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on March 5, 2017
The accepted narrative of Vietnam that the US lost the war is rebuked nicely in this book. The war was a mistake of bureaucratic arrogance and inefficiency. In the end, the politicians gave up, but not the soldiers who fought it. This is a story of the blood and sacrifice and dedication of the soldiers who were thrust in this war. A great telling of the Vietnam War from the prospective of the average grunt.
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on August 28, 2015
I am a Viet Nam era veteran, but spent my entire active duty time in the medical corps in the states. I was privileged to share experiences with combat veterans who described their war in the terms of their understanding of it's meaning, significance, and value to themselves and their country. This inevitably came down to the love/hate relationships they developed with their comrades in arms, living, dead, or somewhere in between in what we euphemistically call recovery. Senator Webb is a master of individual character development and has a way of making meaningful observations from the utter chaos of small unit combat in the blind alleys and dark corners of 1960's jungle warfare, against a shadowy, almost ghostly enemy. Almost 57,000 American soldiers, sailors, airmen, and marines were sacrificed to the gods of war, as were untold numbers of ARVIN, VC,NVA, and civilian Vietnamese. Webb presents telling and graphic examples which throw a bright light on the thousands upon thousands of reasons why these young men and women participated, willingly or under duress, in the hostile and often futile conflict that radically altered the value structure an entire generation of Americans, and forever changed life for the millions of citizens in what is now a united Viet Nam.
In Senator Webb's narrative you can literally hear the loud whoosh of RPG rounds, the characteristic zing of K-47 rounds, the crashing boom of incoming artillery, and smell the smoke and blood of battle blended in with the unique odor of rotting jungle vegetation. You will personally experience the fear, hatred, confusion, love, and disgust the wells up in Webb's characters in response to the pandemonium of conflict. I came away with a depth of understanding of the Viet Nam experience that would have been much less complete without reading Fields of Fire, my own "experiences" notwithstanding.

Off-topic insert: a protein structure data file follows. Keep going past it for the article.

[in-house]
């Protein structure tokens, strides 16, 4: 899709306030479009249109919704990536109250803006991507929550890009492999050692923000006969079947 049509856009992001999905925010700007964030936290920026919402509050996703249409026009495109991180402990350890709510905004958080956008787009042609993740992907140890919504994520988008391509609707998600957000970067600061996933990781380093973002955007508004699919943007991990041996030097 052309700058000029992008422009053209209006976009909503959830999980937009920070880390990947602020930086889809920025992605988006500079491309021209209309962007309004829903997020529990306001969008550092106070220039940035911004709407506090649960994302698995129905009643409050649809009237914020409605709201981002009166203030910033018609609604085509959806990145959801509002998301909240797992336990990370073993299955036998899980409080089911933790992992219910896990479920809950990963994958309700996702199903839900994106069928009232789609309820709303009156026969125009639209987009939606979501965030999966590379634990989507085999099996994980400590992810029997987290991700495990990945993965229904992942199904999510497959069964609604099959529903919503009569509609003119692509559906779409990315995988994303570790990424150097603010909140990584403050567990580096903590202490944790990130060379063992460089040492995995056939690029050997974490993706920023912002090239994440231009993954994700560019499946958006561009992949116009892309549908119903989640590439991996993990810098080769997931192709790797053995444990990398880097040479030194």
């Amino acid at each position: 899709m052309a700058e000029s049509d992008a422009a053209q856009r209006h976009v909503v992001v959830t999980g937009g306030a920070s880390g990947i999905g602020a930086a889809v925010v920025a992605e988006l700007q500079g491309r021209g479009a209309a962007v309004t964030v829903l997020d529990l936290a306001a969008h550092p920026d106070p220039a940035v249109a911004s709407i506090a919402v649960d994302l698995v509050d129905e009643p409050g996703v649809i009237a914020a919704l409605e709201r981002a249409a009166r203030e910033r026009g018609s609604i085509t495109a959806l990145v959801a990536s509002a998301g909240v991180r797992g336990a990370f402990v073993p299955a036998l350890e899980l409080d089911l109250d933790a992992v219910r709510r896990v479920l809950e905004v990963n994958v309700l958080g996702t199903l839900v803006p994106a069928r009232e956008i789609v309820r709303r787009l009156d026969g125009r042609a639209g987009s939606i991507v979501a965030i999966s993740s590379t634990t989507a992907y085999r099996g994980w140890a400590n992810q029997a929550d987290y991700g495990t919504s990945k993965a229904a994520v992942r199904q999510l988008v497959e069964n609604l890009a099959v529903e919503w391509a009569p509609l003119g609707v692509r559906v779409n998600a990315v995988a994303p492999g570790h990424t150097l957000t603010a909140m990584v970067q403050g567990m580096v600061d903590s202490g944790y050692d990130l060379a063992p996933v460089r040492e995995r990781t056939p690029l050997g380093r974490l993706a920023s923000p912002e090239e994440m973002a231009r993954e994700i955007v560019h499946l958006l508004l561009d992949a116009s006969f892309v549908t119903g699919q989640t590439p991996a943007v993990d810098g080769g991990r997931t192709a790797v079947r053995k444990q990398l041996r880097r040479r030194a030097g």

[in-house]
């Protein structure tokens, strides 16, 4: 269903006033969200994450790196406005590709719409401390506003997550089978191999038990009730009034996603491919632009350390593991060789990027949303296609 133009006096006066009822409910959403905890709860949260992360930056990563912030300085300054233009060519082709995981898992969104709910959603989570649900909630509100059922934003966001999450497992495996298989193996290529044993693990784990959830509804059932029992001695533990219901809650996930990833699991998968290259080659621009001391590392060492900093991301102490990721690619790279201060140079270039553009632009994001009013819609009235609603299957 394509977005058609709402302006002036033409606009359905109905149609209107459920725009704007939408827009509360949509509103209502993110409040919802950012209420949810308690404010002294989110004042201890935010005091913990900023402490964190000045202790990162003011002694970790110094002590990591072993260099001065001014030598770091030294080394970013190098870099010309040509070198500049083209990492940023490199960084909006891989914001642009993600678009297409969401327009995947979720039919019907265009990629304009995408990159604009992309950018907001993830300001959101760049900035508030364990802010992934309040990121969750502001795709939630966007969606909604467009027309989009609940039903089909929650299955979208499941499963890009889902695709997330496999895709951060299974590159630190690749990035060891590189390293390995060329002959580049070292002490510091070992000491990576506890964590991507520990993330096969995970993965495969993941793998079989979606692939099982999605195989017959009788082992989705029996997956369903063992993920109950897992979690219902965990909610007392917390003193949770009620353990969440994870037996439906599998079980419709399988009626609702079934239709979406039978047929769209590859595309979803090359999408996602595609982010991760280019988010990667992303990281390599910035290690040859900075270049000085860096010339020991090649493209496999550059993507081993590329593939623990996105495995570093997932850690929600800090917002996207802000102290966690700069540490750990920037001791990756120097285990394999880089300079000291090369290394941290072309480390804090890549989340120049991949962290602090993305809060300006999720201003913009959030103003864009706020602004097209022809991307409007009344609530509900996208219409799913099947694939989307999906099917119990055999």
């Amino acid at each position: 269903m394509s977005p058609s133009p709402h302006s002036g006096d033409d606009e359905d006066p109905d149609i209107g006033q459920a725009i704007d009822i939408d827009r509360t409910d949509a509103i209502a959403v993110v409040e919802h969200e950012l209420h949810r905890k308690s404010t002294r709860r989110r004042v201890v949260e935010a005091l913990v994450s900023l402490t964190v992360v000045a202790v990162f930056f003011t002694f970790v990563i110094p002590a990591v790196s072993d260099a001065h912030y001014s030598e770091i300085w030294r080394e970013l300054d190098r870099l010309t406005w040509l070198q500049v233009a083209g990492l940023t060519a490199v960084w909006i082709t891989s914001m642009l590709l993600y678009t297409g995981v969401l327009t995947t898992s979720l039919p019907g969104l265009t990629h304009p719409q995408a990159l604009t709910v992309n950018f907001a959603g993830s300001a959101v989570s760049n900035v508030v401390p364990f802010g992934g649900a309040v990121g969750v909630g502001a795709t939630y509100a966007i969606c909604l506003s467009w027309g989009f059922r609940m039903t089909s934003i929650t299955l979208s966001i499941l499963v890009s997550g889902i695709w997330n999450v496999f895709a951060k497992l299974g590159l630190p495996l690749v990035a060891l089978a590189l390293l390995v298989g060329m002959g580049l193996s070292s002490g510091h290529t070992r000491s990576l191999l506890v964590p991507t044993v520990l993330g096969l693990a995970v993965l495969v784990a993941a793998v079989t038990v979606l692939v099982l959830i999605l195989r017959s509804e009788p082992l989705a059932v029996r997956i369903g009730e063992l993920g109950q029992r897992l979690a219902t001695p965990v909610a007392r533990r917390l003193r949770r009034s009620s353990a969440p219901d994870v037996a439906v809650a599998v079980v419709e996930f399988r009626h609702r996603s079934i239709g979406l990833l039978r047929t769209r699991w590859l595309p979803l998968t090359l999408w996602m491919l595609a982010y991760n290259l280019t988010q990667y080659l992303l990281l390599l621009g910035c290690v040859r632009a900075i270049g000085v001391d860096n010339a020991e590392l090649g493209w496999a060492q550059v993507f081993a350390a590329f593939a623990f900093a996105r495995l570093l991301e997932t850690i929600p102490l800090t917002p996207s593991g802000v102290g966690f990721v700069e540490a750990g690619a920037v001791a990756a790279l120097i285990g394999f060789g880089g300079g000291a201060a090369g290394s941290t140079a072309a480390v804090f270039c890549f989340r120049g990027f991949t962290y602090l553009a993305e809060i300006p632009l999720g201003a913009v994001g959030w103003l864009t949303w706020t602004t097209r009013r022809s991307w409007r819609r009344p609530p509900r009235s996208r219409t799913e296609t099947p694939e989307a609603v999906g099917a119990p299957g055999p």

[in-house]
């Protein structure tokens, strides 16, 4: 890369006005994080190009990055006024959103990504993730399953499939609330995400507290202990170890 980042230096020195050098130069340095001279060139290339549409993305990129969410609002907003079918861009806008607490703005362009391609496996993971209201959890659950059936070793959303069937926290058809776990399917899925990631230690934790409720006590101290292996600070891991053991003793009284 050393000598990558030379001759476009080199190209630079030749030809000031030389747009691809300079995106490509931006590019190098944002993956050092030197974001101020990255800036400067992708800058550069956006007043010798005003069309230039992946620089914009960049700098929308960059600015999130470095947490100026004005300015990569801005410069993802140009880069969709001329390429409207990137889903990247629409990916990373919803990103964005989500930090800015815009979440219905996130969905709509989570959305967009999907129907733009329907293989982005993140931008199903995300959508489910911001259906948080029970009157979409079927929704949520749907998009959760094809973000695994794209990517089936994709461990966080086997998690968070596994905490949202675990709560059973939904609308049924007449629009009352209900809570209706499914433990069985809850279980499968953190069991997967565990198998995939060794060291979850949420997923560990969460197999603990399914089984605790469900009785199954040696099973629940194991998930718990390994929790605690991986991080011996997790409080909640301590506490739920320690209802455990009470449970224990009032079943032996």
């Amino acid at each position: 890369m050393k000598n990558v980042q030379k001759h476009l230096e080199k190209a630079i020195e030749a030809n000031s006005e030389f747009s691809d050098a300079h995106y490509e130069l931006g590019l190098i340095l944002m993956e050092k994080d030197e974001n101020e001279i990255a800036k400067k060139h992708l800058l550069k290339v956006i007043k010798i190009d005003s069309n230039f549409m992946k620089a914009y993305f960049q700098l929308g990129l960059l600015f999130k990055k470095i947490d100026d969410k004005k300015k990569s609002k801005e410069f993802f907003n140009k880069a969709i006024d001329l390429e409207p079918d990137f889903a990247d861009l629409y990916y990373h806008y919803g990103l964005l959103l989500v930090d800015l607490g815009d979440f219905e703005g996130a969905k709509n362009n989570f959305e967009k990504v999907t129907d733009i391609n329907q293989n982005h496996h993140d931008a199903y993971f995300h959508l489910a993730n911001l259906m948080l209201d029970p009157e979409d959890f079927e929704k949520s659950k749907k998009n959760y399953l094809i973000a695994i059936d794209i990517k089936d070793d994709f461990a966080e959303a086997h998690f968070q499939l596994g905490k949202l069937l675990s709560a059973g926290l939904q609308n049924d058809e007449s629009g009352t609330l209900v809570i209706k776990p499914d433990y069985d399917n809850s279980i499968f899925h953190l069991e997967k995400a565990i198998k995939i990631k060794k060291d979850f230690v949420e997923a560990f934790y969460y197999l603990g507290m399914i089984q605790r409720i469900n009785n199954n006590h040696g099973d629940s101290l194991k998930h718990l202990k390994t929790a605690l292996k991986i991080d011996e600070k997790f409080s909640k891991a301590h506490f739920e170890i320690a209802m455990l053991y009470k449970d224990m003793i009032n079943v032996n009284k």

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on May 23, 2017
This is not a book to. read if you want to read about actual events or units, but it is a good work of fiction about the Vietnam War. Like many things associated with that war, this isn't a book with happy endings. It`s also a book that left me wondering about how the author really feels about the war even though he is a highly decorated Vietnam veteran. I`m glad I read it and I found it enjoyable and I recommend it as long as you keep my above observations in mind.
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on June 1, 2014
The stories of the soldiers told in this book so closely resemble the stories my Uncle (a Medic on a medevac helo) told me; when he finally was ready to speak of his experiences 10+ years after returning home, that it seemed I could have been reading a memoir rather than a novel. Mr. Webb has leapt into a must read author in my top authors list. Fields of Fire conveys the misery, camaraderie, and sometimes idiocy of both the soldiers and the leadership that my Uncle so well described. I had a boss who was a pilot of a gunship helo who was shot down three times in his career in Vietnam, and while this story isn't from that perspective, in my mind's eye, I could see some of the stories he told over the years too. Wow. I'll buy more by Mr. Webb, starting today.
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on May 3, 2015
An amazing read. It made me feel like I was there, and that was not always comfortable. My husband is a Vietnam vet and also read this book. As I was reading, I would ask about certain passages and he assured me that it was spot on. For this reason it was difficult for me to read as my husband is so much the personality type of the character "Snake" in the book.
Altogether though, I would say rotavirus the best book I've ever read about the Vietnam war. It's a "must read" in my opinion.